You can totally come out stronger after a split.
Here’s Things Resilient People Always Do After Heartbreak
Breakups make even the strongest people feel small, helpless and even hopeless at times. But if you stay optimistic and embrace some positive, healthy approaches to healing, you can emerge from the breakup stronger than ever.
Below, therapists share seven things resilient people do when dealing with heartbreak. (Chances are, you’re probably already doing many of them!)
1. They don’t allow the loss to define them.
In I Remember Nothing, the late Nora Ephron reflects on how far she had come since her divorce from journalist Carl Bernstein:
The divorce has lasted way longer than the marriage, but finally it’s over. Enough about that. The point is that for a long time, the fact that I was divorced was the most important thing about me. And now it’s not.
It’s not that resilient people don’t give themselves time to mourn their loss; they do, but like Ephron, at some point they refuse to allow the heartbreak to define them.
Marriage therapist Susan Krauss Whitbourne puts it this way: “They don’t allow a breakup to pervade their sense of identity,” she said. “Even though the experience is, of course, incredibly painful at the time, they learn from it and grow more resilient.”
2. They don’t consider themselves unloveable just because their ex doesn’t love them anymore.
Your value as a person is in no way tied to how desirable one person finds you ― especially if that one person is your ex. When a confident person is left, they recognize that they’re still a major catch, even if their ex fails to recognize it, Bloch said.
“People who have a clear sense of who they are and what they contribute to a relationship understand that if someone doesn’t see or appreciate that, it’s their loss,” she said. “They don’t internalize the rejection or assume something is wrong with them. Instead, they look at the breakup as an opportunity to find someone who will truly see and love them for who they are even with their shortcomings.”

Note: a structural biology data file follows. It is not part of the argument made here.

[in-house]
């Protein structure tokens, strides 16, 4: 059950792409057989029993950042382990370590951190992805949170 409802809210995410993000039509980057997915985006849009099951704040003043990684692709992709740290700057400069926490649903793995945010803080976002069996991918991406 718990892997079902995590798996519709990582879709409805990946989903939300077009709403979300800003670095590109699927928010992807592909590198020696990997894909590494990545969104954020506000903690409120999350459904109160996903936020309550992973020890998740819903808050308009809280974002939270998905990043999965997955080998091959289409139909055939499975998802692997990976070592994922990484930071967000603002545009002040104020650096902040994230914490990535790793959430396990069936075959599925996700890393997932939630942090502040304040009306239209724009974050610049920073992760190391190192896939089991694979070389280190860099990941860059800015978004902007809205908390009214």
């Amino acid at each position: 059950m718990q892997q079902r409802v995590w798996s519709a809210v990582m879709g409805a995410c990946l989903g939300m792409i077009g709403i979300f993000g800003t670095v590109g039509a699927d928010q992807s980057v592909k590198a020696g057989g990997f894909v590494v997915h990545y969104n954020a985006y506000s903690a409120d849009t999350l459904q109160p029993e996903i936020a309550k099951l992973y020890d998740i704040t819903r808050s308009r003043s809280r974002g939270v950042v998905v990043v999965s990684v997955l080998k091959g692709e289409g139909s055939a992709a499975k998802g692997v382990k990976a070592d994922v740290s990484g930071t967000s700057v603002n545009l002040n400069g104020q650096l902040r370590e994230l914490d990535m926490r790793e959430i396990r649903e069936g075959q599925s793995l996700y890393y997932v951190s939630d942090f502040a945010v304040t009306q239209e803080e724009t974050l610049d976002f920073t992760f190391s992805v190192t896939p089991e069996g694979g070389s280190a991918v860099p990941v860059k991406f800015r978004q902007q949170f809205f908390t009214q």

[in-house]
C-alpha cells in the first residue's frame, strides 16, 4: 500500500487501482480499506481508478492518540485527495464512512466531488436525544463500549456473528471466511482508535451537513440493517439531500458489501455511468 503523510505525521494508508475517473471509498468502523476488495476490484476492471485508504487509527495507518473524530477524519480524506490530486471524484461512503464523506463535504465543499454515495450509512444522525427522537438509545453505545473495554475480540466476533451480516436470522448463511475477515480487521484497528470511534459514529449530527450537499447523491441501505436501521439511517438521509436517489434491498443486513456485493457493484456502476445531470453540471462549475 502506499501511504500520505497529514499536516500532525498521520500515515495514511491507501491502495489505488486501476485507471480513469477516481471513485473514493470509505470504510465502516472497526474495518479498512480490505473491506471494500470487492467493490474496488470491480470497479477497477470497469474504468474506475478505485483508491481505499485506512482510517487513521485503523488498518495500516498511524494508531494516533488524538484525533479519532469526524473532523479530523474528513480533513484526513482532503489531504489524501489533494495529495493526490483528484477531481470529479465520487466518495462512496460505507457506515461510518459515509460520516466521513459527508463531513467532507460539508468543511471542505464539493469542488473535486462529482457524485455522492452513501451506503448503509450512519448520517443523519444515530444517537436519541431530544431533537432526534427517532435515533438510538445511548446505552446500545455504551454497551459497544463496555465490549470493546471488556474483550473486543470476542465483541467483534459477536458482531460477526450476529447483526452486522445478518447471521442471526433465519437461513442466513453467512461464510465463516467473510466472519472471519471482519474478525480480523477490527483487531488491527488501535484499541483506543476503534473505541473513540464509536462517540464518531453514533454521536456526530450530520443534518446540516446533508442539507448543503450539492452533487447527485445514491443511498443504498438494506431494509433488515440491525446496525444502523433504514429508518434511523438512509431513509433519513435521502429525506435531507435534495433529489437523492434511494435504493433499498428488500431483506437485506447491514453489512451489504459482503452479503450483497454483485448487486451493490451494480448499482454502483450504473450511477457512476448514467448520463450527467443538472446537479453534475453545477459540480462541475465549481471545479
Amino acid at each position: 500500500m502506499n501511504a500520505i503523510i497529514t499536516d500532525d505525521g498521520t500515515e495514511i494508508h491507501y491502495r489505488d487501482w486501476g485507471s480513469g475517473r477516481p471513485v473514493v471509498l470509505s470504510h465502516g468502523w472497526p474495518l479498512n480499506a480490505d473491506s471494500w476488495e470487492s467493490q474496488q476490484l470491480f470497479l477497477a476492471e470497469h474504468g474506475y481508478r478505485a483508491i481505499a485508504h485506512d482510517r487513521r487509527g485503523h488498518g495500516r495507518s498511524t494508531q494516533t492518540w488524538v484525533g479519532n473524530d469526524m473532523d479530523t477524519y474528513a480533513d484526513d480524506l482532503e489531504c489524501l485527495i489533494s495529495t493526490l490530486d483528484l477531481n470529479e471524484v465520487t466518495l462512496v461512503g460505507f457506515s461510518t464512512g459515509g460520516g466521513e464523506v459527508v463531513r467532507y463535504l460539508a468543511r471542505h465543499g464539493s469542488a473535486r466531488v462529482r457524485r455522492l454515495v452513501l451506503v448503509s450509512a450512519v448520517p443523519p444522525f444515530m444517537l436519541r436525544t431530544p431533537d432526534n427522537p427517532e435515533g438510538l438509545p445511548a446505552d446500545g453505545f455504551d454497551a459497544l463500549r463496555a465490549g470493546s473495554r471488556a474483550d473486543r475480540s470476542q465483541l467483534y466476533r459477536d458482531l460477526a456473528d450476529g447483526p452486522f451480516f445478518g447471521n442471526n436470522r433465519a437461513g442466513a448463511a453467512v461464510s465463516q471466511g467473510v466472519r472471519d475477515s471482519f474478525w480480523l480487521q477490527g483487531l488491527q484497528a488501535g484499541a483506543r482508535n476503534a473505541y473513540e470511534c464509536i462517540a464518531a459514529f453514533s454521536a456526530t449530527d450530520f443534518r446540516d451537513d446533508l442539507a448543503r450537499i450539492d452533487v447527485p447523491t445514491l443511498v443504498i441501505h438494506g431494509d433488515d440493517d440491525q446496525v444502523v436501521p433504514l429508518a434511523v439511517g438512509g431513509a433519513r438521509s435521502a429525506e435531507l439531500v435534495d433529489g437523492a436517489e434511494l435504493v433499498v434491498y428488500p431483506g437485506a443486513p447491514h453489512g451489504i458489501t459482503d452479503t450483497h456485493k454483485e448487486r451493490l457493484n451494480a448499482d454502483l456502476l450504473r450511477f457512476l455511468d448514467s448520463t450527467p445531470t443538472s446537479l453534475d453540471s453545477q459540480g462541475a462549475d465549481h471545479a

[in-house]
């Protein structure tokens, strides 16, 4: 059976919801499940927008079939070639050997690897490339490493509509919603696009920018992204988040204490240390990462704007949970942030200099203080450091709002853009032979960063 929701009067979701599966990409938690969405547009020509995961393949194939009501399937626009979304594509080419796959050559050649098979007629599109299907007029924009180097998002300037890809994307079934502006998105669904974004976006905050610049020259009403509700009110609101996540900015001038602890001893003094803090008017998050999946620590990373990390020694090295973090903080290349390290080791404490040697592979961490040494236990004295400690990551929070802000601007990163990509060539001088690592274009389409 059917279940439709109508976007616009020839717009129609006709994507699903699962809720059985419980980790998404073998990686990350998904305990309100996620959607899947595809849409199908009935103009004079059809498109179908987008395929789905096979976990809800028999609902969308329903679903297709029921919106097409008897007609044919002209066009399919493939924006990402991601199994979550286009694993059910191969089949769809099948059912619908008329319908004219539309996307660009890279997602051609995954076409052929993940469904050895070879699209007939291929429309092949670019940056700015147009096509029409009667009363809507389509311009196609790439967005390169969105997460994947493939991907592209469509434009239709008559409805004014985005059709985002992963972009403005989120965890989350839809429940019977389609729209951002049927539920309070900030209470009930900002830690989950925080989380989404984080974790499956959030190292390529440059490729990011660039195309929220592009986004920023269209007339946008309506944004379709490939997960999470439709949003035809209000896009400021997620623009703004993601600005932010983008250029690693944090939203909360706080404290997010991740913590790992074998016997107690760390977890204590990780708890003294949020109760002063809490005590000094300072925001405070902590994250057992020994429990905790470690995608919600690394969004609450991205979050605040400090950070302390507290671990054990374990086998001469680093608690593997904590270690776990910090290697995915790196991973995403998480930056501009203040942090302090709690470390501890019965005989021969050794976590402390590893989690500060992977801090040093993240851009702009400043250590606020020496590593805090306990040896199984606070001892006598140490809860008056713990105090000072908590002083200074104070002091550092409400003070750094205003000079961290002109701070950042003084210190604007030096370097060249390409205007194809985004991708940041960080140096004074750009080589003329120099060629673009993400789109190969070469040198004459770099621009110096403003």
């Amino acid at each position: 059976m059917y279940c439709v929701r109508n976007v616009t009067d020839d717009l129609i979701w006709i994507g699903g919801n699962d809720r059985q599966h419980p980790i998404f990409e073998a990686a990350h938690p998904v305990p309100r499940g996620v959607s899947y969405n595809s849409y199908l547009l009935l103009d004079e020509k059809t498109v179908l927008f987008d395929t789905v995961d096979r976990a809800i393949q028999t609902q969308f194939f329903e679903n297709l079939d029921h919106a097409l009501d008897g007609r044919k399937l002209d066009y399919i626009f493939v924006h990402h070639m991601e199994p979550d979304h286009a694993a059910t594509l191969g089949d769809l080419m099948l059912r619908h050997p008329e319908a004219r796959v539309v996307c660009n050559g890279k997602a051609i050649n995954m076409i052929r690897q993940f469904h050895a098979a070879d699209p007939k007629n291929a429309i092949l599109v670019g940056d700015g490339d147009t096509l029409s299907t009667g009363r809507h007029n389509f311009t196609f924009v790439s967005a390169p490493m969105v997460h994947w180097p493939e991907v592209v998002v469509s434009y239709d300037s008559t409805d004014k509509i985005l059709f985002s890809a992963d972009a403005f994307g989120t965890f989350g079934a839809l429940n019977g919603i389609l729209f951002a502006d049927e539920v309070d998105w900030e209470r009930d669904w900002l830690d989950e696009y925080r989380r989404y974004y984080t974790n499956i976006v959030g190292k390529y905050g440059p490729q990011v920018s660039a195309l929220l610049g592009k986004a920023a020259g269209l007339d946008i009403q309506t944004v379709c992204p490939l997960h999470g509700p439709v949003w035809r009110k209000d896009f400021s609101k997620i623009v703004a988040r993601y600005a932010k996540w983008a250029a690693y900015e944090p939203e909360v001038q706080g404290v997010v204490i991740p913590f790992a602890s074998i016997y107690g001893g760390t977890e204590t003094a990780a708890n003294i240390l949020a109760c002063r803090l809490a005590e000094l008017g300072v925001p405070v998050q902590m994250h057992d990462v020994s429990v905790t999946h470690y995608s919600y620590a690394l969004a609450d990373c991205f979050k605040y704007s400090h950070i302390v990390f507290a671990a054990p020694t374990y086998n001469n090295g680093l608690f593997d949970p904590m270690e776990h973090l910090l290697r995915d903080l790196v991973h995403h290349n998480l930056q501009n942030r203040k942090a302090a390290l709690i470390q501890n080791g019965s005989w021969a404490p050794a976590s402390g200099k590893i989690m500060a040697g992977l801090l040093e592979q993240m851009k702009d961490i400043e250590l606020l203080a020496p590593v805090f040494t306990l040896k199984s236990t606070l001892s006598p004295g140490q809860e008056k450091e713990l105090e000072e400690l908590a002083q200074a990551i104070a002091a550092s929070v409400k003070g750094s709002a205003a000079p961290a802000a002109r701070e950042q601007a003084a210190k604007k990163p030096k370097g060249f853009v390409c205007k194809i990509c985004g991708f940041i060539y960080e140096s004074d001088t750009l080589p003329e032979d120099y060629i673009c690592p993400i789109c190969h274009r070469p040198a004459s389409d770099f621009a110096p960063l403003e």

3. They recognize the need for closure.
Resilient people don’t allow themselves to mentally replay details of the breakup over and over again and they certainly don’t waste time Facebook stalking their ex. They recognize there’s a need for closure and try to get on with their lives, Whitbourne said.
“They recognize what happened can’t be denied, but that they don’t benefit from becoming preoccupied with the breakup or their ex,” she said.
4. They aren’t trying to “win” the breakup.
People who eventually get closure stay above the fray and focus on being the best version of themselves for themselves, Whitbourne said.
“People who stay strong throughout a split are able to ‘save face.’ They don’t let their new single status get to them,” she explained.
5. They don’t try to get back together with their ex.
Don’t expect someone who’s serious about moving on to send a 2 a.m. text to their ex. Sure, they get the urge just like the rest of us but they resist the temptation to press send, said Aaron Anderson, a marriage and family therapist in Denver, Colorado.
“They know that there was a reason the relationship didn’t work out. And instead of giving it one more try, they accept their losses and resist the urge to get back together with their ex,” he said.
6. They don’t take baggage into their next relationship.
Everyone has skeletons in their closet from relationships past. What sets tough people from others is their willingness to “face their demons and iron things out so they’ll eventually end up in a stronger relationship,” Anderson said.
“They go to work trying to fix those things that caused the breakup,” Anderson explained. “The breakup wasn’t all their fault but they’re not afraid to recognize things they did wrong and try to fix it so they don’t bring the same problems into the next relationship.”
7. They don’t blame themselves or fall into the victim role.
People who remain positive post-split try to maintain some perspective while working through their feelings, said Olga Bloch, a marriage and family therapist in Rockville, Maryland. They recognize that they made mistakes that led to the breakup but instead of falling into a cycle of self-blame, they take responsibility for those mistakes and focus on becoming a stronger, smarter person.
“Blaming yourself feels different because it comes from a place of little self-worth and a gnawing feeling of beating yourself up,” Bloch said. “This approach leaves you feeling powerless, unlovable and longing to return to a relationship. Taking responsibility is the only way to heal your heart and emerge stronger.”